career

Why a recruiter is telling women to ditch their engagement ring if they want to get a job.

Been struggling to land a job? You might be suitably qualified, you might interview well, you might be exactly what they’re looking for, but you won’t get anywhere unless you ditch your engagement ring.

Wait, what?

Yep, that’s the eyebrow-raising argument raised by one US recruitment specialist.

Bruce Hurwitz made the controversial case via a now-viral Linkedin post, using the example of a highly qualified job-hunter who, despite having several interviews, hadn’t been given a single offer.

According to Hurwitz, that was for one reason and one reason only: “The woman had the Hope Diamond on her finger”.

To her, and to rock-laden women everywhere, Hurwitz explained:

“When a man sees that ring he immediately assumes you are high maintenance,” Hurwitz wrote.

“When the woman at the office who has the largest diamond on her finger sees that ring, she will realise that if you are hired she will fall to second place and will, therefore, not like you.”

According to Hurwitz, the woman ultimately heeded his advice and was successfully recruited two weeks later. And she wasn’t the only one: “This just happened again, only this time with a career counselling client,” he wrote. “I think that makes half a dozen.”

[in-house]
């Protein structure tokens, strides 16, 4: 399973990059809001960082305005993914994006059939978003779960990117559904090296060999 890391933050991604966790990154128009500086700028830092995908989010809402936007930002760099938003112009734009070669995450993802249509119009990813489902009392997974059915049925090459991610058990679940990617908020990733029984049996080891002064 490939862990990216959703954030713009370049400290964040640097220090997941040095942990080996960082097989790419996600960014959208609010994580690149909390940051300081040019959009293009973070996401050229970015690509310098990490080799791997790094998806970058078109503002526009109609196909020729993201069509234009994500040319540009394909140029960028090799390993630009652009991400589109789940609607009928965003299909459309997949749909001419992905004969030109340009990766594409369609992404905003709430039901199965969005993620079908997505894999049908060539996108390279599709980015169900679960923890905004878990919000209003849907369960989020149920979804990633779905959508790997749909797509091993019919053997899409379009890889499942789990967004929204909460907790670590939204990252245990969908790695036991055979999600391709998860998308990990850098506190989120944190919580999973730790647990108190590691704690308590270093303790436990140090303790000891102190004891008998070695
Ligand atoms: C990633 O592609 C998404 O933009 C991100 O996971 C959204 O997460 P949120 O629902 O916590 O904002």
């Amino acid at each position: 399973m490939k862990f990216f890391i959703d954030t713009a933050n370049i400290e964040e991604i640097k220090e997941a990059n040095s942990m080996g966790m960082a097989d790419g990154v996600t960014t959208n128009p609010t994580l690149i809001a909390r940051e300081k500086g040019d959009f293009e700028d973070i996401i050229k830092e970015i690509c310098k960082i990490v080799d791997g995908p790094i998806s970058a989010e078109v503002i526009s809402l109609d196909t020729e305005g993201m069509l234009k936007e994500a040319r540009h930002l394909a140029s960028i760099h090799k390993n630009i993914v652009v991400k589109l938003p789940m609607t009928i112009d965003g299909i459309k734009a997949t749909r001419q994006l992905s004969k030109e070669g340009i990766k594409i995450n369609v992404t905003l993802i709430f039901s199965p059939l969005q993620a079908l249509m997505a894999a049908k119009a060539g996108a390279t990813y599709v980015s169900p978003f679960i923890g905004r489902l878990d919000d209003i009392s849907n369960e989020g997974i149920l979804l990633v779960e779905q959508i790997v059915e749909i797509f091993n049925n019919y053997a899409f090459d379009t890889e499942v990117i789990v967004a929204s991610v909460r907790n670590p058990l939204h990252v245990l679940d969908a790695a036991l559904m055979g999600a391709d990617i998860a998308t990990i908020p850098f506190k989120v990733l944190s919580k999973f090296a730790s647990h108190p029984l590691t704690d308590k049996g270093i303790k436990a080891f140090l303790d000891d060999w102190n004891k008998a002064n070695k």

But tell us, Bruce, don’t recruiters generally advise against fudging the truth when applying for a job?

“Not wearing an engagement ring is not lying,” he wrote. “Being engaged is not a ‘protected class’ like gender, religion, or even marital status. After all, just because you are engaged does not mean you are actually going to get married. So not telling an employer that you plan to get married, is fine. It is none of her business. It would only be relevant if, let’s say, you needed some time off in the not too distant future.”

We didn’t think many more gems could spill forth from Hurwitz’s font of wisdom, but we were wrong. In fact, he saved the best ’til last.

“So lose the rock!”, he concluded. “And, if you don’t have one, but got engaged by signing a pre-nup, find a way to let male interviewers know that. They’ll respect you. (Women may as well, but I’m not certain that this is the case.)”

Oh, Bruce.

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This was the top comment on Bruce's post. We feel ya, Grace. Image: Linkedin

Needless to say, there was backlash, both in the press and the comments section, prompting Hurwitz to issue a clarification.

"As I (thought) I had made clear in the article, I was discussing rings akin to the Hope Diamond," he wrote in a second post.

"When a man gives a woman an engagement ring, he buys the least expensive ring that he believes it will take to get her to agree to the proposal."

(Bruce, just stop.)

"For women it may be a symbol of everlasting love, but for men (when it is expensive) it is akin to a business transaction."

(Seriously, step away from the keyboard.)

"So when a male interviewer sees what appears to be an expensive engagement ring he assumes the wearer is, as I said in the article, 'high maintenance.' "

(Really?)

"He may be willing to have a high-maintenance woman in his personal life; he doesn't necessarily want one in his office."

Okay. Yep. That just happened.

We'll just leave that there.

Featured image: iStock.